More than 850,000 websites still use the old TLS 1.0 and 1.1 protocols, scheduled to be removed from most major browsers later this month.
This includes websites for major banks, governments, news organizations, telecoms, e-commerce stores, and internet communities, according to a report published today by UK technology firm Netcraft.
All the 850,000 websites use HTTPS, but on a version that weak. The websites support HTTPS connections via cryptographic certificates built on the TLS 1.0 and TLS 1.1 protocols.
These are ancient protocols, released in 1996 and 2006, respectively. The protocols use weak cryptographic algorithms and are vulnerable to a series of cryptographic attacks that have been disclosed over the past two decades, such as BEAST, LUCKY 13, SWEET 32, CRIME, and POODLE. These attacks allow attackers to decrypt HTTPS and access a user's plaintext web traffic.
New versions of these protocols were released in 2008 (TLS 1.2) and 2017 (TLS 1.3), both of which are considered superior and safer to use than TLS 1.0 and TLS 1.1.
Removal of TLS 1.0 and TLS 1.1 was announced two years ago
After the release of TLS 1.3 in the spring of 2018 the four browser makers -- Apple, Google, Mozilla, and Microsoft -- got together and jointly announced in October 2018 plans to remove support for TLS 1.0 and TLS 1.1 in early 2020.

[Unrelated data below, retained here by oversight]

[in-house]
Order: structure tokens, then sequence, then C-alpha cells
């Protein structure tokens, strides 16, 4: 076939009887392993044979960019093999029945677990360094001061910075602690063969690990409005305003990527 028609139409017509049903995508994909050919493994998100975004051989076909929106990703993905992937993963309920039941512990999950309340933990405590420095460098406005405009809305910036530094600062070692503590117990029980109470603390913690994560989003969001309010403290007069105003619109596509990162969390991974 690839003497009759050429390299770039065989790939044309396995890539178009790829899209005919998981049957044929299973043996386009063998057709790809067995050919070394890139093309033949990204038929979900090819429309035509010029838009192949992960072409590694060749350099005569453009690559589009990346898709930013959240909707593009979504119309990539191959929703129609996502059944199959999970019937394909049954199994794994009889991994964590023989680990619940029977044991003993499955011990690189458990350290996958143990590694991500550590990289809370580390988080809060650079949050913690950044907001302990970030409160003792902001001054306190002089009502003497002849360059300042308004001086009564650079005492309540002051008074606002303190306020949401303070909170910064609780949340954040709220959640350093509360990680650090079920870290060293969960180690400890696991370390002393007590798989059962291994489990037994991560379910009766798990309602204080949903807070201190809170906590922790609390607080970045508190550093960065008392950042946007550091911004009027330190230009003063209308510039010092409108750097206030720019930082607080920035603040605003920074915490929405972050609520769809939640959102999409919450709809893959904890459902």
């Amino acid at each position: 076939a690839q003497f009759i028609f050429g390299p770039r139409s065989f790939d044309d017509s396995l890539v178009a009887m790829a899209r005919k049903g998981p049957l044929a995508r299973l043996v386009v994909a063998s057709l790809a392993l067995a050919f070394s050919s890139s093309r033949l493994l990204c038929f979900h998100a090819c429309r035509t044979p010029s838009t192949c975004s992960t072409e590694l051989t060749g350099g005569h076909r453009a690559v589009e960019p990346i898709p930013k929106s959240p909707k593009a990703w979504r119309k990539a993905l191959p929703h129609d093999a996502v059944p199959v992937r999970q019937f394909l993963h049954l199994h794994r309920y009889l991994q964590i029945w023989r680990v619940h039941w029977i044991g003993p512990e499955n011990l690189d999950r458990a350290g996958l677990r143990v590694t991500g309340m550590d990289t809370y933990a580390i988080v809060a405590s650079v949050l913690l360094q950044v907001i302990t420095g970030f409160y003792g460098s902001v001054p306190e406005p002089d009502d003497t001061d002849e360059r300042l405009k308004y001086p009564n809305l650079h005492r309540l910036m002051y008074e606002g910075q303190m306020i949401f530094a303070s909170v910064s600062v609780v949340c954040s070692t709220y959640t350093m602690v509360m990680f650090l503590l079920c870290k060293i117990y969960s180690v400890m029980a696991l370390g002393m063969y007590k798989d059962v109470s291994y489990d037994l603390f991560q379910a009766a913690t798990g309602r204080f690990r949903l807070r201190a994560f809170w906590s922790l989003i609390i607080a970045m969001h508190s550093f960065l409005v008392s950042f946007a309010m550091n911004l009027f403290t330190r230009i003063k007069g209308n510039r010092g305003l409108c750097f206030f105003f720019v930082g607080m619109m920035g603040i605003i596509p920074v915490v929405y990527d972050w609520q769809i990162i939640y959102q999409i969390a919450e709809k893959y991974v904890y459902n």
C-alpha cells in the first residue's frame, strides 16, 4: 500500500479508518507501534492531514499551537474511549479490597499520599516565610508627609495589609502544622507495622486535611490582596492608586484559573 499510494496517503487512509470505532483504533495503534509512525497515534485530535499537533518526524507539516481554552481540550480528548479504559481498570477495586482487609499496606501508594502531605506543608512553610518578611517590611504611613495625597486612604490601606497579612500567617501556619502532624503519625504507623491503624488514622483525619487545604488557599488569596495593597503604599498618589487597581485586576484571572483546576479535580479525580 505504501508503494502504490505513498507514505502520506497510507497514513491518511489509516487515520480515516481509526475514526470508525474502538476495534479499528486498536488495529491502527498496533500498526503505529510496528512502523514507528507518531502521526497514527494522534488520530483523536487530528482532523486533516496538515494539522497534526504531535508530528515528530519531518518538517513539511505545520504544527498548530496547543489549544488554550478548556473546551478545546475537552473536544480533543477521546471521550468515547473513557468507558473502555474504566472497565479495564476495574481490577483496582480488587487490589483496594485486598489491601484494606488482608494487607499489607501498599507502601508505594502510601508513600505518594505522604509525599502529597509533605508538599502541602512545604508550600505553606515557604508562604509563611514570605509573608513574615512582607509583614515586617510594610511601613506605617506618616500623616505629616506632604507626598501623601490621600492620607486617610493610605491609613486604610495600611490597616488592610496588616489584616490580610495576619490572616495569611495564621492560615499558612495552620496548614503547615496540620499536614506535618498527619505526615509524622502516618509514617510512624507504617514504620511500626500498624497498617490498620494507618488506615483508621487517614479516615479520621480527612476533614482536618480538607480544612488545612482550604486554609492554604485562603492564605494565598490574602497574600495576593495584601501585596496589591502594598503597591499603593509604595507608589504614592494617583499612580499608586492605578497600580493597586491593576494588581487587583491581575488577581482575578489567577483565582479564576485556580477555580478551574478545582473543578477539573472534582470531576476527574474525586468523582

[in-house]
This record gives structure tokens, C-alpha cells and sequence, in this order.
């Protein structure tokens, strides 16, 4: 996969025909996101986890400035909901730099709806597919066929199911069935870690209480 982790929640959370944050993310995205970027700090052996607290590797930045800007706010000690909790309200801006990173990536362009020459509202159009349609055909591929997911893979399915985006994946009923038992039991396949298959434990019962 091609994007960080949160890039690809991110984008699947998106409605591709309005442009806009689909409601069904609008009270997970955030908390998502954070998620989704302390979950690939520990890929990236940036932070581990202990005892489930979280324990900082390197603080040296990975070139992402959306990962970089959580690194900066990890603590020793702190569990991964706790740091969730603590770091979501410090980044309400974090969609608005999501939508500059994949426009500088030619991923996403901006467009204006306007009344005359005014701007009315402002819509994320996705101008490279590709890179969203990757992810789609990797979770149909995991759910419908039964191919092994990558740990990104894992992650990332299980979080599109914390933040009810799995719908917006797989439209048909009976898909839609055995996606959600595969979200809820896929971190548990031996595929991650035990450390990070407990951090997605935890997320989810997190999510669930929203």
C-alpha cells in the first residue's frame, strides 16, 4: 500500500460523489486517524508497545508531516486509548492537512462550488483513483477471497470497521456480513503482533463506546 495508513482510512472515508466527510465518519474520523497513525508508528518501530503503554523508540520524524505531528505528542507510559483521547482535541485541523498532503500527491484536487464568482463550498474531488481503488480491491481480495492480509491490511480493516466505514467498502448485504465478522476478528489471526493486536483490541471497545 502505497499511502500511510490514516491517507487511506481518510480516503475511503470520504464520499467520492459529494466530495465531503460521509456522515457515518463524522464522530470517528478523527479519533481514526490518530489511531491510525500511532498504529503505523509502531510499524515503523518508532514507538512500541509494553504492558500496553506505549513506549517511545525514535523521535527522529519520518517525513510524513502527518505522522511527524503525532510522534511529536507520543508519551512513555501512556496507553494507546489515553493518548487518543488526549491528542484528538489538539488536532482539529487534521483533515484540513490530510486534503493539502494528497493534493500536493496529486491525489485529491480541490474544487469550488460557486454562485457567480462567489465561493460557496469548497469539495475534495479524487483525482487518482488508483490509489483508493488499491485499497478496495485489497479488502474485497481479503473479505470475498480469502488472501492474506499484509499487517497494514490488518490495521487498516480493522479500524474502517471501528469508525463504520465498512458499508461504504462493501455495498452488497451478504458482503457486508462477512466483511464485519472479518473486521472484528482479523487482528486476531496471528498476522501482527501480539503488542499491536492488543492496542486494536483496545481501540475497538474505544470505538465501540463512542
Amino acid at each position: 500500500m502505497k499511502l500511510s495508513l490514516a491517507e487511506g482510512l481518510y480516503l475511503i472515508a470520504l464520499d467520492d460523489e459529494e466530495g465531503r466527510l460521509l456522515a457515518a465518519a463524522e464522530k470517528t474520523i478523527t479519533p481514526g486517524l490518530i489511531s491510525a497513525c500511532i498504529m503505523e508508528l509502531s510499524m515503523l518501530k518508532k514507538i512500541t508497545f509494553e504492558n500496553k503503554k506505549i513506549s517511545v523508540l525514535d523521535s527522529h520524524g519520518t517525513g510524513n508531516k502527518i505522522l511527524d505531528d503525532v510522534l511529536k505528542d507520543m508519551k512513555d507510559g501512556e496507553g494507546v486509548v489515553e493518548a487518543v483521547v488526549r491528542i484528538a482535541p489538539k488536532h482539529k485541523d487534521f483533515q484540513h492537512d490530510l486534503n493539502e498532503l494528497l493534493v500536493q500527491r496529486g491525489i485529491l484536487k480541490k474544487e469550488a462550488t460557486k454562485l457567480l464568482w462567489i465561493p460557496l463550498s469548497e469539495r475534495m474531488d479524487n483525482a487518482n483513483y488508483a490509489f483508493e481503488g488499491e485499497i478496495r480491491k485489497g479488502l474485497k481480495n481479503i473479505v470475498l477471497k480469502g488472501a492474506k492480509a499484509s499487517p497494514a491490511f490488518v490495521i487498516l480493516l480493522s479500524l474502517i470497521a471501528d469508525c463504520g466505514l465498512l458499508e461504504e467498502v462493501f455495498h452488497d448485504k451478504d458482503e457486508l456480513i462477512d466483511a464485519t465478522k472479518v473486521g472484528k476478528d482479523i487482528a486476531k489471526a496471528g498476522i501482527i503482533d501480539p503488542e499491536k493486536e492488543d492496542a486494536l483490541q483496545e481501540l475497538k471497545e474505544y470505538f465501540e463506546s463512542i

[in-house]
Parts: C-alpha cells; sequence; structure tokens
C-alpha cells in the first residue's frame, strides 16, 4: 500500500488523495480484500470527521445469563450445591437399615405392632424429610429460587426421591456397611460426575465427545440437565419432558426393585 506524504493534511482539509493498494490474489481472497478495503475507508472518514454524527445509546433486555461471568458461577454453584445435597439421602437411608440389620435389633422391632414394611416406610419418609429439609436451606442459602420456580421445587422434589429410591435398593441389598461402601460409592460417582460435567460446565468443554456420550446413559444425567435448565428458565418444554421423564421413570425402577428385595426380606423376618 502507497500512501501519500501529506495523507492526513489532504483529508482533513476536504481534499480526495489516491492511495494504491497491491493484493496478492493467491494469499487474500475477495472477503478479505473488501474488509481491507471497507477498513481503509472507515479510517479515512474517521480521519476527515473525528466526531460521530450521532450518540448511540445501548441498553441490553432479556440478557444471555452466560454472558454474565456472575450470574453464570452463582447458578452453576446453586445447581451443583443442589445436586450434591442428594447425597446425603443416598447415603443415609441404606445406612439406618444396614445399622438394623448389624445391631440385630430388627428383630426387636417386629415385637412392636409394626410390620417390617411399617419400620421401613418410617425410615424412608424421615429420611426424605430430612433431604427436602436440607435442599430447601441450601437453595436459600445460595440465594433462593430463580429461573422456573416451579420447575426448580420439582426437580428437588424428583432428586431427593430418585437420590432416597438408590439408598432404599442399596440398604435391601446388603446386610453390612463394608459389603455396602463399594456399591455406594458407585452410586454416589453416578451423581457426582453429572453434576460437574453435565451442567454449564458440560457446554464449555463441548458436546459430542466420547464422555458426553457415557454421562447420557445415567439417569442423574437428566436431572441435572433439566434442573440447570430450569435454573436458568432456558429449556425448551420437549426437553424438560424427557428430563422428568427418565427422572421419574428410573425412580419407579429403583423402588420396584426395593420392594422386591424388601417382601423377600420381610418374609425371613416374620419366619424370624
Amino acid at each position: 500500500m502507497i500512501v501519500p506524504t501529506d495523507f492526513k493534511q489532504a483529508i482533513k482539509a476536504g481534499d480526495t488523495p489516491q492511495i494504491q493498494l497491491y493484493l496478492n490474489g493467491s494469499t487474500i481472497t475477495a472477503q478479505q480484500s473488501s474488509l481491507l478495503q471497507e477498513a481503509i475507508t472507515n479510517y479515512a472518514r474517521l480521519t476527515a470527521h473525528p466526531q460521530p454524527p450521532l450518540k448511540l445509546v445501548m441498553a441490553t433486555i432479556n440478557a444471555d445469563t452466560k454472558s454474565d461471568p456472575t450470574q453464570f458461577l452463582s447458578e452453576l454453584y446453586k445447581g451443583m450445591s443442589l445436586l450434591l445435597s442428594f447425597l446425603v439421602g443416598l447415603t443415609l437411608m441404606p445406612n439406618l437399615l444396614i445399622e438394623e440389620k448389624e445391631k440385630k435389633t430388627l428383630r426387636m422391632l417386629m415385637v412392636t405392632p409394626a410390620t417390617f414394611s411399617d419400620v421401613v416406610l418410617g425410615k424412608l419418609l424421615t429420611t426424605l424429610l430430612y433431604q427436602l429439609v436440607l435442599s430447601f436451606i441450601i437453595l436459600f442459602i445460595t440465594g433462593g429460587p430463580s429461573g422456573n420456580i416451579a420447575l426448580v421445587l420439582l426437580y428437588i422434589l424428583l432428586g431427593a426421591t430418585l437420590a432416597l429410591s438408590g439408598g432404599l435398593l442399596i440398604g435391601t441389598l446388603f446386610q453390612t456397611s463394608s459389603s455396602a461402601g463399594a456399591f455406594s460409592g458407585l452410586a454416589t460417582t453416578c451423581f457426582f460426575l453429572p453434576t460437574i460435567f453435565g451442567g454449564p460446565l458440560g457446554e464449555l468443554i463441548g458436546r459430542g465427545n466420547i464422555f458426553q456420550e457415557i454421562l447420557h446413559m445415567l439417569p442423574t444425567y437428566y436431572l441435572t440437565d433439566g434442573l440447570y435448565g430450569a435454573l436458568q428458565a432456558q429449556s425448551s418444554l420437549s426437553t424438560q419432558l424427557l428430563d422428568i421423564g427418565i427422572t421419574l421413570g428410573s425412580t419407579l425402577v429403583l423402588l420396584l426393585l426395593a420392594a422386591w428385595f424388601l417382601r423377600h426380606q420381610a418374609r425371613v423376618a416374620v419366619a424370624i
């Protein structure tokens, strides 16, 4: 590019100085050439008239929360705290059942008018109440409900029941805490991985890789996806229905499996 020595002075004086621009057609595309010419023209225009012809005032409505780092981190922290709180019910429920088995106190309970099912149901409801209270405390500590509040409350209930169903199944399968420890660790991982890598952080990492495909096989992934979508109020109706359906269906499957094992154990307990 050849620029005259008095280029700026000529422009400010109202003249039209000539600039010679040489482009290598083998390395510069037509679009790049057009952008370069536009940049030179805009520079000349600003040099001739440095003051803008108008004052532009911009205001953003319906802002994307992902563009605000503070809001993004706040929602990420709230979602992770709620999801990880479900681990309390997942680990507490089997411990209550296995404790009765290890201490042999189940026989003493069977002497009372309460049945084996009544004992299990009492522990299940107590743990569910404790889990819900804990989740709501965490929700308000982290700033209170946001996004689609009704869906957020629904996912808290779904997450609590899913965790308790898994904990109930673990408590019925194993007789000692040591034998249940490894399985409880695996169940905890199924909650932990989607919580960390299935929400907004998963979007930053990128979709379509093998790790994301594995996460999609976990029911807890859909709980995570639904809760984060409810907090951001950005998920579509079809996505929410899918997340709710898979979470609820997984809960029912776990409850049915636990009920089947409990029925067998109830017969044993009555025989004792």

The first stages of this deprecation began last year when browsers began labeling sites that were using TLS 1.0 and TLS 1.1 with a "Not Secure" indicator in the URL address bar and the lock icon, hinting to users that the HTTPS connection was not as secure as they might imagine.
Later this month, browsers will move from showing a hidden warning to showing full-page errors when users access sites that use TLS 1.0 or TLS 1.1.
These full-page errors are scheduled to roll out with the release of Chrome 81, and with Firefox 74, both scheduled later this month. Safari was also scheduled to drop TLS 1.0 and 1.1 this month as well, per their initial announcement.
Microsoft will follow suit at the end of April, with the release of (the Chromium-based) Edge 82.
According to Netcraft's scans, the number of sites that will be impacted is around 850,000, of which, more than 5,000 are ranked in the Alexa Top 1 Million sites.
"Removing client-side support for these older protocols is the most effective way of ensuring that their associated vulnerabilities can no longer pose any risks," Netcraft researchers said.